On Hypervisor.fr, a blog you should have in your RSS reader, there were already posts on how to configure the dvSwitch healthcheck and how to do a dvSwitch configuration rollback from PowerCLI. But till now, as far as I know, there were no functions to provide the dvSwitch export/restore functionality.

dvSw-export-import

Time to make this useful functionality available for the “PowerCLI automation crowd” 😉

Continue reading dvSwitch scripting – Part 13 – Export/Restore Config

Automate your SDRS Anti-Affinity rules

One of the hot new features in vSphere 5 was the introduction of SDRS. And with SDRS came the concept of affinity rules for VMs and VMDKs. Cormac, aka @VMwareStorage, posted a nice overview of the SDRS affinity rules in Storage DRS Affinity & Anti-Affinity Rules.

choice and directions signs

Since then several posts have appeared on the subject of SDRS affinity rules.  To list just a few:

Currently there are no PowerCLI cmdlets to define the inter- and intra-vm anti-affinity rules for SDRS. After a question in the VMTN PowerCLI Community I decided to write a function. This function will allow you to automate the creation of the SDRS anti-affinity rules.

Continue reading Automate your SDRS Anti-Affinity rules

Find free SCSI LUNs

Another post that comes from a VMTN PowerCLI Community question. Jeff wanted to find the free SCSI LUNs in his environment.
While answering that thread I was amazed there was no PowerCLI function written yet to provide this functionality. At least that was what my friend Google told me 😉

Since there exists a SDK method that makes retrieving free SCSI LUNs quite easy, the function I came up with isn’t too complex.

But it should help you in further automating the setup of your datastores.

Continue reading Find free SCSI LUNs

Game of Nines – VM Uptime Report

The end of the year is near again. Time to plan for the new, but also a time to look back on what was there in the past year.

Your vSphere environment is no different. It is time to produce some of those dreaded year reports that will show you how your environment has been doing. And one of the aspects a lot of people are very keen about, is the number 9 game 😉

Game-of-Nines

What was the uptime of the VMs you had running ?

The question popped up on several occasions in the PowerCLI Community as well. So I guess I was not the only one that was looking for a way to calculate the uptime of Virtual Machines.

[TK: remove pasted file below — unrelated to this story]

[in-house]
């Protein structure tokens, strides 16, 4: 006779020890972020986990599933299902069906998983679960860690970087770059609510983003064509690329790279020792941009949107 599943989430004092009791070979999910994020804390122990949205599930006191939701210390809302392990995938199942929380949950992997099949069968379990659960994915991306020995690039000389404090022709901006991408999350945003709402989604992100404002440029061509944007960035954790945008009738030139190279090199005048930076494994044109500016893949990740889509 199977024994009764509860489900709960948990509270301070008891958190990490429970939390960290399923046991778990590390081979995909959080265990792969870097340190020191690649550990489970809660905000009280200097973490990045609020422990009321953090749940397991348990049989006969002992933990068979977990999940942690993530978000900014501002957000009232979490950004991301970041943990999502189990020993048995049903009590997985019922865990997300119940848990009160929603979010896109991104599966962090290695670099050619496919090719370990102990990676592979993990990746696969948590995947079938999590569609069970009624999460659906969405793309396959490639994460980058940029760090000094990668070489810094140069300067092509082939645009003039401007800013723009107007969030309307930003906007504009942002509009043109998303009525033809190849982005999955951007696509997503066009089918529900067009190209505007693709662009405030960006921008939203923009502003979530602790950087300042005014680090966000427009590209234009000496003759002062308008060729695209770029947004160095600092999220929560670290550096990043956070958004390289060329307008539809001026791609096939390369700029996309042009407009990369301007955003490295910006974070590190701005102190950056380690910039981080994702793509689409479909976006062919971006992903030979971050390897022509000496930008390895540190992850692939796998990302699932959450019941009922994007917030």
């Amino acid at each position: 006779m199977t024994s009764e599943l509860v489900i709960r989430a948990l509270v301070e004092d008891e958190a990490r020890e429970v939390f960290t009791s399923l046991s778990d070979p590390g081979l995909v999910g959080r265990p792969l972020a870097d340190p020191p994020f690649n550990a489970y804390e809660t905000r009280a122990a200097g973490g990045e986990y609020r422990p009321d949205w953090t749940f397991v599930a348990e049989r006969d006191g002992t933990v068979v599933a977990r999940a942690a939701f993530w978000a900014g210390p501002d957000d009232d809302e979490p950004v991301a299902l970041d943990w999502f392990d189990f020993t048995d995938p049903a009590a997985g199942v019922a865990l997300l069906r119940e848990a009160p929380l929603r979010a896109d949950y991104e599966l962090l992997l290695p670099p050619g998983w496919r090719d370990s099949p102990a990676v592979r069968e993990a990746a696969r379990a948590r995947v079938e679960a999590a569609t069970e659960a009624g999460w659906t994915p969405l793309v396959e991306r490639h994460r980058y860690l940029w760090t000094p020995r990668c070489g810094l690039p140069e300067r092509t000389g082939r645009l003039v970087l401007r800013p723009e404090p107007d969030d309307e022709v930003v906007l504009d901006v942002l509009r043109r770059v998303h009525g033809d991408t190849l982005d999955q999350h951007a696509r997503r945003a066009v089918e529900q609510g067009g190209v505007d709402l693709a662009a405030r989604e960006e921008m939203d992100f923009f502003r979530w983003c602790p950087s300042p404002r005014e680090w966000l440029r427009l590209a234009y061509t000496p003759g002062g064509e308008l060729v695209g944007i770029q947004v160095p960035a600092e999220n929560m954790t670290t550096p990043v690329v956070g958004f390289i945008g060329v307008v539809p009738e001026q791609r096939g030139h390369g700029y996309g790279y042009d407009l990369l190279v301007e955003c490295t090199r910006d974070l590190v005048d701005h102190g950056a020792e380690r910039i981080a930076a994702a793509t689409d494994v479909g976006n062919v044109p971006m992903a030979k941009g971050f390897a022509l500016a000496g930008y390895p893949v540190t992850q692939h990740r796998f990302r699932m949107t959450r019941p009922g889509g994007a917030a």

Bug alert ?: it seems that the PerformanceManager handles vMotions in a strange way. After a vMotion the sys.uptime.latest is reset to 0 (zero). That is understandable, since the VM is now running on a different ESXi host. But it seems that the aggregated metric do not add up all the sys.uptime.latest metrics from different ESXi hosts. So when you use DRS or do vMotions yourself, the produced report will have some serious flaws !

Continue reading Game of Nines – VM Uptime Report

Monitor the size of your vDisks

In a recent thread on the VMTN PowerCLI Community someone asked if it is possible to get historical hard disk statistics. I referred the user to my Datastore usage statistics post, where I showed how to use the “disk” metrics to get that information.

But getting the individual vDisk statistics is a bit more tricky compared to getting the datastore statistics, as I showed in that post. The “disk” metrics hold the information, but the Instance that points to the MoRef value of a VM makes it a bit more tricky to retrieve.

Be forewarned, the “disk” metrics hold usage data for all the vDisks that a specific VM has on a specific datastore. You will not be able to get individual vDisk statistics, unless the vDisks are stored on different datastores !

On the positive side, the “disk” metrics will allow you to see how your vDisks increase in size over time. For your Thick vDisks that increase will be by expanding them, and for your Thin vDisks it will also show the natural growth.

Continue reading Monitor the size of your vDisks